Sunday, February 24, 2013

bathroom demo: no turning back now

I took some extra time off at Christmas and we decided to spend part of it tearing out the rest of our bathroom.  We were functioning quite well with our new shower and old sink and toilet but knew we needed to get our butts in gear and finish this project before the one year mark rolled around (I know, right?).  We had to get mentally prepared because as soon as we started the demo, we knew we would have to get our bathroom back to a functional state quickly as we had guests coming within a month.  When we took our hammers and crow bars to the walls, I got that same overwhelming feeling I got when we started this project in the first place.  But alas, it had to be done.  Let the demo begin.

Buh bye, giant, water-wasting toilet tank :


Is there anything worse than an old wax ring?

The obligatory "we're happy now, we don't know what we're getting ourselves into, let's capture this moment" picture.  And no, we weren't getting ready to go to or watch a KU game, this is just how we dress.  Every.  Day. 

I don't think we'll be using these anywhere in our house. 

No more linoleum, only subflooring now.

Without the bathroom door up, the bathroom seems so much bigger - well, as big as 20 square feet can feel.  The door was pretty much a waste because we never shut it, it took up room (especially if our robes were hanging up on the other side) and it covered up the window.  More motivation to try our hand at a pocket door!  See how spacious it looks?  

When we took out the threshold, we had to pull some of the carpet back.  And when we pulled it back, look what we found - the name of our friends who lived here for many years.  Of all the carpet in our house, this is the section we pull back?  Another reminder of how we want to love and take care of this house like they did.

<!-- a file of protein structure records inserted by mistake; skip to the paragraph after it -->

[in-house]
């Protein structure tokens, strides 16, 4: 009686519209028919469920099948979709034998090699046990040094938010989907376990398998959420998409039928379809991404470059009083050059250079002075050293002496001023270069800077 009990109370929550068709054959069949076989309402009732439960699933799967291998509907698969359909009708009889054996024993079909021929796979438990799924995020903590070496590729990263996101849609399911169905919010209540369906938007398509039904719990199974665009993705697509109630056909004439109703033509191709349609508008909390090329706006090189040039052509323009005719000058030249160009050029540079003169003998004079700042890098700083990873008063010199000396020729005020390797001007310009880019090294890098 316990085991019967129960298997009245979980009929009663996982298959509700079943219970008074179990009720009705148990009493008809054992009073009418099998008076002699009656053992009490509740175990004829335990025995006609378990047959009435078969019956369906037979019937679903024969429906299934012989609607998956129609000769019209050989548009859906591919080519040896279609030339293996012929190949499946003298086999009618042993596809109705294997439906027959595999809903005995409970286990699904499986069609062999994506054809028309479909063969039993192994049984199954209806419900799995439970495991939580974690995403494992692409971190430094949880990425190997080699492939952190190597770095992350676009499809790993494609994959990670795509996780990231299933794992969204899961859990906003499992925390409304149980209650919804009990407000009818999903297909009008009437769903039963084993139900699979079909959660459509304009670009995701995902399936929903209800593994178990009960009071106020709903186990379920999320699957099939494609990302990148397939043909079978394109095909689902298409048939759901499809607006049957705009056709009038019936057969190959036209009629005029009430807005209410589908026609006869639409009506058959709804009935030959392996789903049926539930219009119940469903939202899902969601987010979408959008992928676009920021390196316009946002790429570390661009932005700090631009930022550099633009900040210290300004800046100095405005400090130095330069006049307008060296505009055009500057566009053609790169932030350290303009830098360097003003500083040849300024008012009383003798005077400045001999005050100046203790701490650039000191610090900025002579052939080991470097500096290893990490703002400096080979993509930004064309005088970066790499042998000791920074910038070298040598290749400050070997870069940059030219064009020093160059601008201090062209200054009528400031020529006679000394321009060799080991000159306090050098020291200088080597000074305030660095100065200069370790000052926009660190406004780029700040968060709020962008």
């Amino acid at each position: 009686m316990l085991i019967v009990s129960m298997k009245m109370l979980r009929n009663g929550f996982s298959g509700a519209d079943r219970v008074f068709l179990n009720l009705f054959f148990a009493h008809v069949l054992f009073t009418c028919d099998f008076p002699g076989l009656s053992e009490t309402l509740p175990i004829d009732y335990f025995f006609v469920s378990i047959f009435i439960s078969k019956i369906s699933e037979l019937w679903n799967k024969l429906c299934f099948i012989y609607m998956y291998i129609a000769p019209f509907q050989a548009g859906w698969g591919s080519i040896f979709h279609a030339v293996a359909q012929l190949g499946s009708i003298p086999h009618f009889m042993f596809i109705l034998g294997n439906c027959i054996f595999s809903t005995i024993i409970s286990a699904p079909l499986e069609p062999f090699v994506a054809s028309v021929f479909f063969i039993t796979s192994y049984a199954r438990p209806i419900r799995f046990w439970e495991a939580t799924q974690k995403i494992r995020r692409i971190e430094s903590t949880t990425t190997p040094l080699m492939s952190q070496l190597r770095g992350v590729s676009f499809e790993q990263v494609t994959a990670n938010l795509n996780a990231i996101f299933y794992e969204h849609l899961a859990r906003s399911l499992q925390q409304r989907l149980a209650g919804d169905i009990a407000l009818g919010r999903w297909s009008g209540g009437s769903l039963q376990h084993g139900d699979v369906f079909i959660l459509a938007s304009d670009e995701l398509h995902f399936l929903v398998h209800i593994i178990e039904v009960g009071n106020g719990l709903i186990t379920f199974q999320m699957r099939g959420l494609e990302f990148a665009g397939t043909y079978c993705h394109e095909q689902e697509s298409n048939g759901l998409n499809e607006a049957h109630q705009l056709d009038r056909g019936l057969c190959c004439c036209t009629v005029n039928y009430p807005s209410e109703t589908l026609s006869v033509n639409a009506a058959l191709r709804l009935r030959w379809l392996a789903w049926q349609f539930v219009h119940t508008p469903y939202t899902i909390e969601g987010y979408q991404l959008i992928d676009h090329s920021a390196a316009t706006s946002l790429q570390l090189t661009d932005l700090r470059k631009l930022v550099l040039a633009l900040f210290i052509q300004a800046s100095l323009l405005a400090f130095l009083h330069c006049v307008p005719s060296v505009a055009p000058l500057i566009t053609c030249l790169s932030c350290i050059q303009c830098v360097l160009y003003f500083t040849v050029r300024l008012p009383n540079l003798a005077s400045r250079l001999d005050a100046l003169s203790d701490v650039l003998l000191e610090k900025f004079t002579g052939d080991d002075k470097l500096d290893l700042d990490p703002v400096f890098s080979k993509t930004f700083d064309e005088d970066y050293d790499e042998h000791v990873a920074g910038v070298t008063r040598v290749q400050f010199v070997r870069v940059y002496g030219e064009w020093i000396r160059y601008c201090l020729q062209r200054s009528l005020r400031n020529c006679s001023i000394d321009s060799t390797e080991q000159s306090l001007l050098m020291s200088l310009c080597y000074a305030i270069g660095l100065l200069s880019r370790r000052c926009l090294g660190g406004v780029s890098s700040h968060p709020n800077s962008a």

This demo was much easier than ripping out the shower - and a lot less scary as well!  Let's take a look at the to do list:
  1. Rip out tile
  2. Remove old shower pan
  3. Remove and clean up mold
  4. Convert two shower knobs (hot and cold) to one
  5. Raise shower head from six feet high to seven
  6. Re-route PVC piping to allow room for shower niches
  7. Raise subfloor with new plywood so new shower pan will fit over drain
  8. Install shower pan
  9. Install and seal drain
  10. Install shower niches to studs
  11. Install backerboard
  12. Caulk between shower pan and backerboard junction
  13. Caulk and seal around shower niches
  14. Learn how to tile
  15. Start tiling
  16. Freak out
  17. Ask yourselves, "why are we doing this?!"
  18. Begin divorce papers
  19. Tile for hours and hours and days on end
  20. Wonder why and how people do this for a living
  21. Shred divorce papers because now we know what we're doing and love each other again
  22. Seal tile
  23. Grout tile
  24. Seal grout 
  25. Install shower door
  26. Caulk corners and seams
  27. Install shower head and knob
  28. Shower for the first time since April
  29. Shower again later that day... just because
  30. Remove vanity
  31. Remove toilet
  32. Remove light, light switches and mirror
  33. Rip out linoleum
  34. Rip out drywall and trim around door and window
  35. Move light switch and electrical outlet because they are in the way of the pocket door
  36. Install pocket door
  37. Drywall
  38. Paint (fun!)
  39. Apply backerboard to subfloor
  40. Tile floor (with less freaking out because we are pros now)
  41. Grout and seal
  42. Install toilet
  43. Assemble and install vanity
  44. Assemble and install medicine cabinet
  45. Update frameless mirror
  46. Install vanity light
  47. Put trim and baseboards back
  48. Crown molding?
  49. Buy fun, new accessories
  50. Bathroom dance party

We've made quite a dent in the to-do list.  The rest of the list does not seem as daunting now that we know how to tile and since the remaining tasks are a lot less time consuming.  Famous last words, right?  Stay tuned. 

Tuesday, February 19, 2013

valentine's day: revisited